However this Maidan is not about the surname of this next president.
My surname is human, my middle name is Jewish and my private, given, name is Israeli.
Philip was mocked at prep school for having no surname, and only ever known as “Philip of Greece.”
Satisfied, but not content, Gold strives to live up to her surname, as well as stamp it on the long list of American greats.
Who but an irate headmaster ever referred to Jack Nicholson by his surname?
Yes,” replied Ibarra absently, “we shortened the surname; it was too long.
She had never known the surname, and on two of the cards "Ph." appeared.
In course of time, a distinction arose in the conception of Aphrodite, expressed by the surname applied to her.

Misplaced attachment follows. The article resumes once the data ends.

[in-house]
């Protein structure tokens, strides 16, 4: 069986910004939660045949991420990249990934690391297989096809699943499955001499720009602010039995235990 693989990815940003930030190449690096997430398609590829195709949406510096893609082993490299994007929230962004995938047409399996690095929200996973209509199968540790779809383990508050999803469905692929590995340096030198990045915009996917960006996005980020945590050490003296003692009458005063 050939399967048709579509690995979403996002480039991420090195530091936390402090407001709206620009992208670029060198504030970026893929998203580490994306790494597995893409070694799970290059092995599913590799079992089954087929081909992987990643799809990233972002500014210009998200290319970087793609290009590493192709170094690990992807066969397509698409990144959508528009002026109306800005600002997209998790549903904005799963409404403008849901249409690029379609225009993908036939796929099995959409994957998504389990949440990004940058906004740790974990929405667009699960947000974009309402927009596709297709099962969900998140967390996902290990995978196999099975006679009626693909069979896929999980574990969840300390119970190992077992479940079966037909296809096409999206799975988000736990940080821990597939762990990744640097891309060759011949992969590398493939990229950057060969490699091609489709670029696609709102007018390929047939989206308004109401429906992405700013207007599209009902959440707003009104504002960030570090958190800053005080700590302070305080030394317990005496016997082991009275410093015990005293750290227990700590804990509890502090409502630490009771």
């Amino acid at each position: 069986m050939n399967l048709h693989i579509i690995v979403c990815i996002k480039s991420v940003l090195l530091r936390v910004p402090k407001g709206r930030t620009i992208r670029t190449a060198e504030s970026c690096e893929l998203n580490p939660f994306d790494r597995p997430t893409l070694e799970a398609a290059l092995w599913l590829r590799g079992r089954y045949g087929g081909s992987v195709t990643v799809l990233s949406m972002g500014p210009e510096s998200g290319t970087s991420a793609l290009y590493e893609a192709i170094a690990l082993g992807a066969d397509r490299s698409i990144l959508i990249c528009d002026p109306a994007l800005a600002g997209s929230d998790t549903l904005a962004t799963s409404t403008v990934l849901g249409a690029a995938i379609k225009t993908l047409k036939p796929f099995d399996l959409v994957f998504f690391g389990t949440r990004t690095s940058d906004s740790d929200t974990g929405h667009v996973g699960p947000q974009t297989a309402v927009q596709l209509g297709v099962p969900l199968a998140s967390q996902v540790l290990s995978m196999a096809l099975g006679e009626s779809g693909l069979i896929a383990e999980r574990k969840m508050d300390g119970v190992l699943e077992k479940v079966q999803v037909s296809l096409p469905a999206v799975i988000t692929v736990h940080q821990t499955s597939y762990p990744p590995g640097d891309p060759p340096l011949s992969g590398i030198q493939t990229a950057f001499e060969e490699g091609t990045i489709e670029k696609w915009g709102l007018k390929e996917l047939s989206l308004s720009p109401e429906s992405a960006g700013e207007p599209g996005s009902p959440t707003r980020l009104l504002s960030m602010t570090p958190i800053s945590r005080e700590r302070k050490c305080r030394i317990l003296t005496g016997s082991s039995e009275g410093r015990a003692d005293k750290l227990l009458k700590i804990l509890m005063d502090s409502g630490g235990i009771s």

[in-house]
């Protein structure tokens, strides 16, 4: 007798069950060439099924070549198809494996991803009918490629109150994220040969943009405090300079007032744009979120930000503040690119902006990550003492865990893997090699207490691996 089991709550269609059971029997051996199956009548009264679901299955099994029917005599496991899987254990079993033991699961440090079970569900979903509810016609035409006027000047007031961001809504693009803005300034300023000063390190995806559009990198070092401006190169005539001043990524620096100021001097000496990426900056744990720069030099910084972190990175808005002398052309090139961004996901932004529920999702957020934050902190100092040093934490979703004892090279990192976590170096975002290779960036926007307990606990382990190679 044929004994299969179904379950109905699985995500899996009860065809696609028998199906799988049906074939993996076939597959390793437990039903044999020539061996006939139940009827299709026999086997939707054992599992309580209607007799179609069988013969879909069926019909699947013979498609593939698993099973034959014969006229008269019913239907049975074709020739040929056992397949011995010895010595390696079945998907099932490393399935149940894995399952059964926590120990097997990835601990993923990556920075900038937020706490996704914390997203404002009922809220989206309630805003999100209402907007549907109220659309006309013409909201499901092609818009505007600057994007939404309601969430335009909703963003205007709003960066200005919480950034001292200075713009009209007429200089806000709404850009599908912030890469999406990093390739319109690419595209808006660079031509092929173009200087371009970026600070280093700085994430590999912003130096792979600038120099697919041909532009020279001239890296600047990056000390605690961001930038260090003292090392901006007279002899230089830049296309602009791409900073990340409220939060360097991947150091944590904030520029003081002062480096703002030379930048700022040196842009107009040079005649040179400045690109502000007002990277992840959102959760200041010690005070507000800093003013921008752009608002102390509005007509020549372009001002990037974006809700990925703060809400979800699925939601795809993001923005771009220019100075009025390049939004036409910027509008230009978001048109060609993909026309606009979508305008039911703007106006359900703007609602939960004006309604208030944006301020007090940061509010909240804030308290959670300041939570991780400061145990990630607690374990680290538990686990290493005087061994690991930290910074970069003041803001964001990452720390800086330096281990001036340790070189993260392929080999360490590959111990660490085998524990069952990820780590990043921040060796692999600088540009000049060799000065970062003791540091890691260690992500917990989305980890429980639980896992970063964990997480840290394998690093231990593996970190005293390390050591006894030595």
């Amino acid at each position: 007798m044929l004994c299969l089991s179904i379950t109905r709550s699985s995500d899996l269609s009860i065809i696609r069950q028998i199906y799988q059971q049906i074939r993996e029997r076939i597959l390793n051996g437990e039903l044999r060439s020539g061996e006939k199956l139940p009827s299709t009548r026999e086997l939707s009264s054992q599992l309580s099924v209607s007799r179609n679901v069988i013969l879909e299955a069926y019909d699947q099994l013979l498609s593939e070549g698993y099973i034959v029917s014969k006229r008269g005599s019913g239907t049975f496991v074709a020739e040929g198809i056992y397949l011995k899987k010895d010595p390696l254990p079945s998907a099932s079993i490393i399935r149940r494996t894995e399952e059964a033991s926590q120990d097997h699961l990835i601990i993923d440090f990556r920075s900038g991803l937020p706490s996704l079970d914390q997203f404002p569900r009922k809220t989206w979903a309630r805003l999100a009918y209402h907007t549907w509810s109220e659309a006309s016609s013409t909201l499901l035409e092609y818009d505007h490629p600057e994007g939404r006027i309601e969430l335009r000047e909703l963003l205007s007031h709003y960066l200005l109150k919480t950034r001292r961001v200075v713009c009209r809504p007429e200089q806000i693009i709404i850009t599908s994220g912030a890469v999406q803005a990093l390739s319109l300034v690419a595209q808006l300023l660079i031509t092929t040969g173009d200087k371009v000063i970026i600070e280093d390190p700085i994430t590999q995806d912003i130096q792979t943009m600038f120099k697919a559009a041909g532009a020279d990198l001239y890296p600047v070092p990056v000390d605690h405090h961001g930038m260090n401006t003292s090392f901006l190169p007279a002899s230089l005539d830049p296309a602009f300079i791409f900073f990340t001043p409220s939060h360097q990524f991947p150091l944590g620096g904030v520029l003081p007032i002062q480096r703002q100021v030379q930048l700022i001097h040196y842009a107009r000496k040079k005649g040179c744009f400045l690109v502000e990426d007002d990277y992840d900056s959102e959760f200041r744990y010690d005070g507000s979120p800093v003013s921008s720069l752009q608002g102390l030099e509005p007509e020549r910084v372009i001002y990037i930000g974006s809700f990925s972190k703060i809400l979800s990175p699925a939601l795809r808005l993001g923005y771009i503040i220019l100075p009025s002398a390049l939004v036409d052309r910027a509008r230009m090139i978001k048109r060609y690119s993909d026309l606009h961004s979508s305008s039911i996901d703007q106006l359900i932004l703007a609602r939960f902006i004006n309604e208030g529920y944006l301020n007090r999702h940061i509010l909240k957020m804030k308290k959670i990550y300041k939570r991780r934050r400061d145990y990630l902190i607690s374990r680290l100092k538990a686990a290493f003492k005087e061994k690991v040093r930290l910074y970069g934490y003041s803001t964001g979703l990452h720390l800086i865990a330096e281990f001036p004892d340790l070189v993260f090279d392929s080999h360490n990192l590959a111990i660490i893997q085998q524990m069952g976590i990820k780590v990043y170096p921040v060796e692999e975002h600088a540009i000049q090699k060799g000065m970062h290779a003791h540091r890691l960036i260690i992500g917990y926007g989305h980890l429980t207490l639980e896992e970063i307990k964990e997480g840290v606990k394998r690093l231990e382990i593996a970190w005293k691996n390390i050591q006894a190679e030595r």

surname or nickname; but are there any philosophers at the court of France?
If a widow is re-marrying, she uses the prefix "Mrs." with her Christian names and the surname of her deceased husband.
early 14c., "name, title, or epithet added to a person's name," from sur "above" (see sur-) + name (n.); modeled on Anglo-French surnoun "surname" (early 14c.), variant of Old French surnom, from sur "over" + nom "name."
An Old English word for this was freonama, literally "free name." Meaning "family name" is first found late 14c. Hereditary surnames existed among Norman nobility in England in early 12c., among common people began to be used 13c., increasingly frequent until near universal by end of 14c. The process was later in the north of England than the south. The verb is attested from 1540s.